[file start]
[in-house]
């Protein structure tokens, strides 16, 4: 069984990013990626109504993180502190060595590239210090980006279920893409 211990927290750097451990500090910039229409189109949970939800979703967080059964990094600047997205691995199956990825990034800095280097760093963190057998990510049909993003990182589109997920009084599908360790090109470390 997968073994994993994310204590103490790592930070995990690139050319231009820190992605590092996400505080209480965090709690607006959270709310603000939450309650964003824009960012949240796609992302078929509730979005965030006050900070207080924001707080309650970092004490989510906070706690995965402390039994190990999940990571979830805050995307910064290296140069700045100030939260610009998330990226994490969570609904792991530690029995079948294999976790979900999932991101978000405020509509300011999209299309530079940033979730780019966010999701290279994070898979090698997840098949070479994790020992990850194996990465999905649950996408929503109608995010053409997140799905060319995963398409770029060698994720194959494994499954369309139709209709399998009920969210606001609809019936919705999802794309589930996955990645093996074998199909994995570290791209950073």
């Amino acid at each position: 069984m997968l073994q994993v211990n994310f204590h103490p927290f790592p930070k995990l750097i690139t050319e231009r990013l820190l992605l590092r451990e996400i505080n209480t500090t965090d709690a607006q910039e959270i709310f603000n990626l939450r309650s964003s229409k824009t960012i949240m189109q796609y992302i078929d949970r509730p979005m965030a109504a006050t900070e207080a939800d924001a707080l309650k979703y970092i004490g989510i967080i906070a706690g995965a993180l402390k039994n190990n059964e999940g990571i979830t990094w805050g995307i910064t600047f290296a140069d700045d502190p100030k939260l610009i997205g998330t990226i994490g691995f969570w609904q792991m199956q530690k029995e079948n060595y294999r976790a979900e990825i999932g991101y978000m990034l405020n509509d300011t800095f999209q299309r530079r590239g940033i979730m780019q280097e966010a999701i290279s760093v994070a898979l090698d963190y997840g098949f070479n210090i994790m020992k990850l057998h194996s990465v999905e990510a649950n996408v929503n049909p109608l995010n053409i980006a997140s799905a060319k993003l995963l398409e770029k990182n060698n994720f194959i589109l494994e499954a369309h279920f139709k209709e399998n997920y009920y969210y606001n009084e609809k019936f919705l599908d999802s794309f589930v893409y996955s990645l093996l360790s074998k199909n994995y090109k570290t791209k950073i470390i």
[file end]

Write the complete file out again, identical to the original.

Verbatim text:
[in-house]
């Protein structure tokens, strides 16, 4: 069984990013990626109504993180502190060595590239210090980006279920893409 211990927290750097451990500090910039229409189109949970939800979703967080059964990094600047997205691995199956990825990034800095280097760093963190057998990510049909993003990182589109997920009084599908360790090109470390 997968073994994993994310204590103490790592930070995990690139050319231009820190992605590092996400505080209480965090709690607006959270709310603000939450309650964003824009960012949240796609992302078929509730979005965030006050900070207080924001707080309650970092004490989510906070706690995965402390039994190990999940990571979830805050995307910064290296140069700045100030939260610009998330990226994490969570609904792991530690029995079948294999976790979900999932991101978000405020509509300011999209299309530079940033979730780019966010999701290279994070898979090698997840098949070479994790020992990850194996990465999905649950996408929503109608995010053409997140799905060319995963398409770029060698994720194959494994499954369309139709209709399998009920969210606001609809019936919705999802794309589930996955990645093996074998199909994995570290791209950073």
């Amino acid at each position: 069984m997968l073994q994993v211990n994310f204590h103490p927290f790592p930070k995990l750097i690139t050319e231009r990013l820190l992605l590092r451990e996400i505080n209480t500090t965090d709690a607006q910039e959270i709310f603000n990626l939450r309650s964003s229409k824009t960012i949240m189109q796609y992302i078929d949970r509730p979005m965030a109504a006050t900070e207080a939800d924001a707080l309650k979703y970092i004490g989510i967080i906070a706690g995965a993180l402390k039994n190990n059964e999940g990571i979830t990094w805050g995307i910064t600047f290296a140069d700045d502190p100030k939260l610009i997205g998330t990226i994490g691995f969570w609904q792991m199956q530690k029995e079948n060595y294999r976790a979900e990825i999932g991101y978000m990034l405020n509509d300011t800095f999209q299309r530079r590239g940033i979730m780019q280097e966010a999701i290279s760093v994070a898979l090698d963190y997840g098949f070479n210090i994790m020992k990850l057998h194996s990465v999905e990510a649950n996408v929503n049909p109608l995010n053409i980006a997140s799905a060319k993003l995963l398409e770029k990182n060698n994720f194959i589109l494994e499954a369309h279920f139709k209709e399998n997920y009920y969210y606001n009084e609809k019936f919705l599908d999802s794309f589930v893409y996955s990645l093996l360790s074998k199909n994995y090109k570290t791209k950073i470390i």